Our this stop was to explore the path alongside the growing field at the far boundary of the small town of Huetor Tajar.  Relatively quiet at this time of the year but there were a number of both Spotless Starlings and a mixed flock of House and Tree Sparrows along with a number of Crested Larks.  After seeing a female Blue-headed Wagtail we spent a few minutes watching the (mainly) House Martins and Barn Swallows gathering mud from a large puddle created by the irrigation system.  A short circuit round the now dry Cacin river itself saw us find both Common Sandpiper and Little Ringed Plover at the edge of the large "puddle" where normally there is a ford across the river.  Naturally, loads of House Sparrows along with Spotless Starlings all making use of this scarce water supply for both drinking and washing.

Little Ringed Plover Chorlitejo Chico Charadrius dubius
Then it was time to stop for lunch and greeted by a pair of Greenfinches before realising our big mistake; today is a public holiday so no menu del dia available!  Nevertheless, a lovely meal and so on to our final stop of the day in the Upper Cacin Valley to see if we could find both Great Spotted Cuckoo and Roller.  As you now know, we were to be completely unlucky.  But on the way we did find both Woodchat and Iberian Grey Shrike along with our first Bee-eaters.  A Magpie presented itself and working our way through the almond orchards we even had a few more Azure-winged Magpies.  No Little Owl on the old ruin but a pair of Lesser Kestrels were working the fields and appeared to be feeding on the wing as they picked up flying insects and the along came a pair of Common Kestrels to add to the fun.  Perhaps they had been drawn to the site by following the feeding Common Swifts.  Working our way towards the far end and start of the return journey home we found our last bird of the day sitting atop an almond tree; our very first Turtle Dove of the year.  Now that's a lovely way to end a long and rewarding day.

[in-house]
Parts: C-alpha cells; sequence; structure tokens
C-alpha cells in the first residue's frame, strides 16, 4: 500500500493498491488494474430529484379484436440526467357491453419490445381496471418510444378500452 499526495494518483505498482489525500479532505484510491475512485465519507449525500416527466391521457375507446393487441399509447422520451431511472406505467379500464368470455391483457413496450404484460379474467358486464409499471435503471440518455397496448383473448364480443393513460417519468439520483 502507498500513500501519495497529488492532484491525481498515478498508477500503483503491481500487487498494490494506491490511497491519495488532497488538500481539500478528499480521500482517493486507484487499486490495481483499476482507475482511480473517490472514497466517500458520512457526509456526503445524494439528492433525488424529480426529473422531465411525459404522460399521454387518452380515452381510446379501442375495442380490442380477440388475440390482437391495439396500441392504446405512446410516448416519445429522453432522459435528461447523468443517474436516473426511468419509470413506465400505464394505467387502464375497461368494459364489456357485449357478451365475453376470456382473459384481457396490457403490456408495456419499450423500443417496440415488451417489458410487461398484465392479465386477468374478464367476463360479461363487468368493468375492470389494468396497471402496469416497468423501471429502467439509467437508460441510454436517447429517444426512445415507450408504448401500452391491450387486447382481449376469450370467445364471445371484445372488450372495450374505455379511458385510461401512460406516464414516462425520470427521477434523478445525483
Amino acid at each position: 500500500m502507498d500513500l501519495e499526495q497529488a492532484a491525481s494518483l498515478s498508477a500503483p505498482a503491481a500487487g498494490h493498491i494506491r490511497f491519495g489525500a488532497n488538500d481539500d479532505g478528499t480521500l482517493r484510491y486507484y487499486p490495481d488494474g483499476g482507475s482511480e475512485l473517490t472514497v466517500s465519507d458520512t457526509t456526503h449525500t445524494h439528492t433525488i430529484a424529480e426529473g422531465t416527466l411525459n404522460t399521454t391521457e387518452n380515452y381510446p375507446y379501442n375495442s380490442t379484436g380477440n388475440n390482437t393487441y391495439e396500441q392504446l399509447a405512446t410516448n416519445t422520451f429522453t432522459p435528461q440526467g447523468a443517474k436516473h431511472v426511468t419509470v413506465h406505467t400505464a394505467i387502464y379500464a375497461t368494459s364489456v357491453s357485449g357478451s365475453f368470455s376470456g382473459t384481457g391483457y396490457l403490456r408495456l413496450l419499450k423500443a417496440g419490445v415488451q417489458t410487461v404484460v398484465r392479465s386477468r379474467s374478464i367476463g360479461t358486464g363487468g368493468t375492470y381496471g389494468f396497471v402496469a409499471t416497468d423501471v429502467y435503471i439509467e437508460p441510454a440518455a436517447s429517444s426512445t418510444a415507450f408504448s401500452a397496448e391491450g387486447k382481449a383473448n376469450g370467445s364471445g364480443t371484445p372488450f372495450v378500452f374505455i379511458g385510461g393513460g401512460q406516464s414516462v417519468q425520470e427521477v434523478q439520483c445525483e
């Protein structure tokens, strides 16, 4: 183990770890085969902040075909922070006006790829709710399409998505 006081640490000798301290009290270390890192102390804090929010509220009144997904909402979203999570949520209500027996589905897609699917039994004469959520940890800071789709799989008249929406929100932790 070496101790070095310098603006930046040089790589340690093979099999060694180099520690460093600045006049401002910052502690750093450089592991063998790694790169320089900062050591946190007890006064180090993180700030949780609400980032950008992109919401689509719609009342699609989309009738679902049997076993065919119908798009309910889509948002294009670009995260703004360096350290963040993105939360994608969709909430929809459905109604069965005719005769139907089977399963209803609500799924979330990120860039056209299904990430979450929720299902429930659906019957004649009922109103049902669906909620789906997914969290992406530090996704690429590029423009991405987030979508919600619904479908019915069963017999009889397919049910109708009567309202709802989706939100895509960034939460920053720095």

Turtle Dove Tortola Europea Streptopelia turtur captured just as it took off. One that escaped the Maltese hunters!




Birds seen:
Red-legged Partridge, Lesser Kestrel, Common Kestrel, Little Ringed Plover, Common Sandpiper, Rock Dove, Woodpigeon, Turtle Dove, Collared Dove, Swift, Bee-eater, Hoopoe, Crested Lark, Crag Martin, Barn Swallow, Red-rumped Swallow, House Martin, Blue-headed Wagtail, Wren, Nightingale, Stonechat, Black Wheatear, Blue Rock Thrush, Blackbird, Cetti's Warbler, Sardinian Warbler, Blackcap, Great Tit, Golden Oriole, Iberian grey Shrike, Woodchat Shrike, Jay, Azure-winged Magpie, Magpie, Spotless Starling, House Sparrow, Tree Sparrow, Chaffinch, Serin, Greenfinch, Goldfinch, Linnet.



Check out the accompanying website at http://www.birdingaxarquia.weebly.com for the latest sightings, photographs and additional information.